I Digress And Call It A Post

So then, yesterday was Mother’s Day. Or Sunday. Whatever. To me, Mother’s Day ranks right up there with Boxing Day. I can take it or leave it.  I know. In your head right now, you are saying, “What kind of mother doesn’t like Mother’s Day!” Did you think I couldn’t hear that?

Regardless of whatever personal issues I have with the highest of the Hallmark holy days, I am still obligated to participate.  I crumble easily under the weight of societal expectations to buy flowers and cards and to festively order others to “Have a happy (insert occasion) day!” I just go along. I grumble, but I go along.

Texas has been gray and wet for what seems like two years now, but according to the newspapers it has actually only been two weeks.  And yesterday, Mother’s Day, was no different.  So we drove up to Tuna under a gray cloud of drizzly rain to have lunch with Memaw to celebrate Mother’s Day.

When we arrived, we exclaimed “Happy Mother’s Day” in a festive tone and then we sat down to eat too much.  Papa George had fixed us a yummy meal and it was swell all the way around even though I had to do the dishes.

When we got home late in the afternoon, we noticed an odd bright orb in the sky, so we Googled “bright orb in the sky” and we were delightfully surprised to find out that it was the sun. A few little sunbeams and my girlish giddy and glee returned to wash away all my sour feelings surrounding having a national day set aside to honor the fact that I managed to procreate.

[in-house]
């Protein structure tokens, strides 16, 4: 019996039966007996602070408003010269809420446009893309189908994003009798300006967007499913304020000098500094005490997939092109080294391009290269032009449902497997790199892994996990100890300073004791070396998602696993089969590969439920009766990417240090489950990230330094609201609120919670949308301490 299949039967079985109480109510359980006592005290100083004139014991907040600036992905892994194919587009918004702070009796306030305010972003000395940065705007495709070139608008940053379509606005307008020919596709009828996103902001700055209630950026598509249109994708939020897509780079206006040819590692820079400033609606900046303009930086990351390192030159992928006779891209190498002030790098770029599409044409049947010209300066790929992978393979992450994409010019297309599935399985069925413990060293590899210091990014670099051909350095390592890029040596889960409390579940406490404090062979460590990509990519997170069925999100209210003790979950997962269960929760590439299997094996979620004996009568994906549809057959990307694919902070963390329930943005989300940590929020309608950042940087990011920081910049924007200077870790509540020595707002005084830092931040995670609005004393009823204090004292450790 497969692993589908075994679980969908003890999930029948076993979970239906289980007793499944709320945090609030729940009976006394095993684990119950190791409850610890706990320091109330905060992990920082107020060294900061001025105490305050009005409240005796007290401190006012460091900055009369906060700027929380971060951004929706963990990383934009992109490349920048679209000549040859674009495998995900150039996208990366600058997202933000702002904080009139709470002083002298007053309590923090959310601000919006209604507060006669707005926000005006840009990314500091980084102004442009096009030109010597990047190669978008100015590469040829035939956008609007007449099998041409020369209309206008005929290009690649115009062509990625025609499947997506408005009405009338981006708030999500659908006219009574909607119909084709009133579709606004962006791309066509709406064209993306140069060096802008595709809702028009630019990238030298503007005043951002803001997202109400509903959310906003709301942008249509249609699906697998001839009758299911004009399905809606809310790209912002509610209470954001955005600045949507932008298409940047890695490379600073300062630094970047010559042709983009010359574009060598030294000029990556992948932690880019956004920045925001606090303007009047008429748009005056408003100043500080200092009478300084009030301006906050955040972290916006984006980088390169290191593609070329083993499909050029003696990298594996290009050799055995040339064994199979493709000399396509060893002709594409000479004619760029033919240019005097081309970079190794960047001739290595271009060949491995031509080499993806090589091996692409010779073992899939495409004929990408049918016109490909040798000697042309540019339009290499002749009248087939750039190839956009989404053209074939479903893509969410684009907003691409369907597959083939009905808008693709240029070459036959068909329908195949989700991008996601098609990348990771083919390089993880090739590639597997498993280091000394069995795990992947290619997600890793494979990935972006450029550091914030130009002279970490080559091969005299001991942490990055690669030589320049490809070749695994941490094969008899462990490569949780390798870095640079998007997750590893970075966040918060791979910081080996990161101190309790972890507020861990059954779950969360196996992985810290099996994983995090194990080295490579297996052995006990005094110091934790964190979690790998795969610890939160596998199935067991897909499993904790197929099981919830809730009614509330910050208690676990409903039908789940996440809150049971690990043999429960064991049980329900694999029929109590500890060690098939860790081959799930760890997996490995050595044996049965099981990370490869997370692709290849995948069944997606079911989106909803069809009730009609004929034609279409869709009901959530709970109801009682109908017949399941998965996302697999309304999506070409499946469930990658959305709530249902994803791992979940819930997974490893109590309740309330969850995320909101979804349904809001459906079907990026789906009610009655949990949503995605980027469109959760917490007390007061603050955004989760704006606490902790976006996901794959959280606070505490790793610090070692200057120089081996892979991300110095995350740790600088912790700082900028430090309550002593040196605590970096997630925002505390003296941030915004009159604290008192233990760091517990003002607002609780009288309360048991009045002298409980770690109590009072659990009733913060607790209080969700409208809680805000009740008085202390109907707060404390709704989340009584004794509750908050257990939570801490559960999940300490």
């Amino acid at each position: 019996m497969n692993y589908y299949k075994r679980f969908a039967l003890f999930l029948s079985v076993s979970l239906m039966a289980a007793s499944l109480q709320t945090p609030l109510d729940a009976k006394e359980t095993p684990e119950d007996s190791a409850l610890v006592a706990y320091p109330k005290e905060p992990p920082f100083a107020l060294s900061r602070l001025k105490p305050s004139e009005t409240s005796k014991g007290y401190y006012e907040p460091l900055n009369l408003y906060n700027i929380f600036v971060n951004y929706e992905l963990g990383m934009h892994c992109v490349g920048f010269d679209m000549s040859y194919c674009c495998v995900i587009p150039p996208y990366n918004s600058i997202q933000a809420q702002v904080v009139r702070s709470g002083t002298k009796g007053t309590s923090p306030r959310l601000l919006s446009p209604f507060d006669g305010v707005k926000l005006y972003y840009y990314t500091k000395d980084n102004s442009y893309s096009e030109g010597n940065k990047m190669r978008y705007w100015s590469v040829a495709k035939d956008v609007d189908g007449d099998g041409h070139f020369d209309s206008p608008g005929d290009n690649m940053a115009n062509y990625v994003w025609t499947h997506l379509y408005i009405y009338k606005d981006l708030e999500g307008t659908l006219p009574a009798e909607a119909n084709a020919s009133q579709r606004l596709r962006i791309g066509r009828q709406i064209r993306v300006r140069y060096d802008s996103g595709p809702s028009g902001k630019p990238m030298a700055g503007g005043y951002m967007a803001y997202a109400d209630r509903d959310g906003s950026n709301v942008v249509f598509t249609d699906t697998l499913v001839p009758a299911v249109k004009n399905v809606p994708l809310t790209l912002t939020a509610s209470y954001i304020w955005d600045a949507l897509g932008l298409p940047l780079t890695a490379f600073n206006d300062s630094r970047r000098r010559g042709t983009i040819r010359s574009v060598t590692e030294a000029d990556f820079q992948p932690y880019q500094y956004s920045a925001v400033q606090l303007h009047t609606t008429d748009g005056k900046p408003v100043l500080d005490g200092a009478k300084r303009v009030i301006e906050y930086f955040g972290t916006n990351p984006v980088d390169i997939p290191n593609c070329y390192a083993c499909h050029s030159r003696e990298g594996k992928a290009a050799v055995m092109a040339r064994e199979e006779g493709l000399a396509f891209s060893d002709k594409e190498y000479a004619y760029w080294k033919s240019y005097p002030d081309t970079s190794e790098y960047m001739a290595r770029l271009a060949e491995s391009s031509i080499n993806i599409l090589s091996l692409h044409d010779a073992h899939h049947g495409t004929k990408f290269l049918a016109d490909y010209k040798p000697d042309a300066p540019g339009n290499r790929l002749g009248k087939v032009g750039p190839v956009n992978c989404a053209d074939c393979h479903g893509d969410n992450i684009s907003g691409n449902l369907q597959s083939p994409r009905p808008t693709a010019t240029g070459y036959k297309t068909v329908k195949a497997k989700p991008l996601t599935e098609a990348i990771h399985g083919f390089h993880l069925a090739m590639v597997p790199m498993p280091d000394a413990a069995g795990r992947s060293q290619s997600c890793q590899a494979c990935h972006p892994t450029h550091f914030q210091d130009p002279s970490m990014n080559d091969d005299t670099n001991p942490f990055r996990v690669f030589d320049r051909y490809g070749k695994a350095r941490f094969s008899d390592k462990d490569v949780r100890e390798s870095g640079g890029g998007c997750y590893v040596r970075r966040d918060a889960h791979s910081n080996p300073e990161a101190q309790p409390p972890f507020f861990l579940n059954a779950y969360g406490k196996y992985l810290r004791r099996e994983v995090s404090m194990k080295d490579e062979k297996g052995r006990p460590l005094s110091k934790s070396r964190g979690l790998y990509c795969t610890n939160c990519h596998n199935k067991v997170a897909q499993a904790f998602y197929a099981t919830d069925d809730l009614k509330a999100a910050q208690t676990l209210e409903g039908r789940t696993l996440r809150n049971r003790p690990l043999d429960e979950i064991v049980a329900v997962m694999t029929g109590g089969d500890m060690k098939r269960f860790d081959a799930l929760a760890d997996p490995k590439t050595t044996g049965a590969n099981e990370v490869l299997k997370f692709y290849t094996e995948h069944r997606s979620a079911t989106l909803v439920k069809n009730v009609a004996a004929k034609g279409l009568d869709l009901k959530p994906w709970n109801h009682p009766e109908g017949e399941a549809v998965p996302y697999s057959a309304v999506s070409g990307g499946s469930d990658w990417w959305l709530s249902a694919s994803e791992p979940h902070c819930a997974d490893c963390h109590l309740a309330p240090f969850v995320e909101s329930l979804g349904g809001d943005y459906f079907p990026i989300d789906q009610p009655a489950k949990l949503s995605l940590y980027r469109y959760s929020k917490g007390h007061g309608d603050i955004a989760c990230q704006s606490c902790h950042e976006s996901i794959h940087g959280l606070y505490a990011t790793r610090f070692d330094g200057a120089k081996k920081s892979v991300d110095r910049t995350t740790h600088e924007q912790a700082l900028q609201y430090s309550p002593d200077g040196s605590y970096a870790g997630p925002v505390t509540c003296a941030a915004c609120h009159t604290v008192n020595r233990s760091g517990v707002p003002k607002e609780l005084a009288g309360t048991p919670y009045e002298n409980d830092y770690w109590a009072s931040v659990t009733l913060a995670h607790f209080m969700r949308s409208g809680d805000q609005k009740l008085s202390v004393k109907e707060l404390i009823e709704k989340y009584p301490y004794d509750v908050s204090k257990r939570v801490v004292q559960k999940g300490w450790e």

A few sunbeams were all it took for Sean too.  He raced into the house and put on his swimming suit.  And when a 38-pound boy wearing a swimming suit, snorkel and mask is standing in your den, the cuteness will short circuit your brain and you will be rendered powerless to do anything other than say “Okay!”  And that’s how we ended up at the swimming pool late in the afternoon on Mother’s Day.

In my opinion, the water in the swimming pool was fuh-reee-zzzzing!  But according to Sean, the water was “refreshant!” Although my research is not scientific, I believe that human children learn to discern uncomfortably cold swimming pool water around the same time they develop sense enough to come in out of the rain. Unlike chickens however, human children will not drown if they look up when it’s raining. This fact, I have proven scientifically. I’m not sure how that relates to anything heretofore.

So, I sat a safe distance from the edge of the pool and its uncomfortably cold water to watch my scrawny little boyfriend jump in and out of the pool about 658 times;  each time crafting a unique approach and/or creative pose for the amusement of his mother.

“Mom!” he shouted as zipped past in a blur, “Memaw’s AND swimming, all in the SAME day! This is the best day EVER!” And then he disappeared into a big splash of chilly water.  My heart was drenched in joy.

So yeah, Mother’s Day was the best day ever.  And so was every day of the last five and a half years.

Easter Booty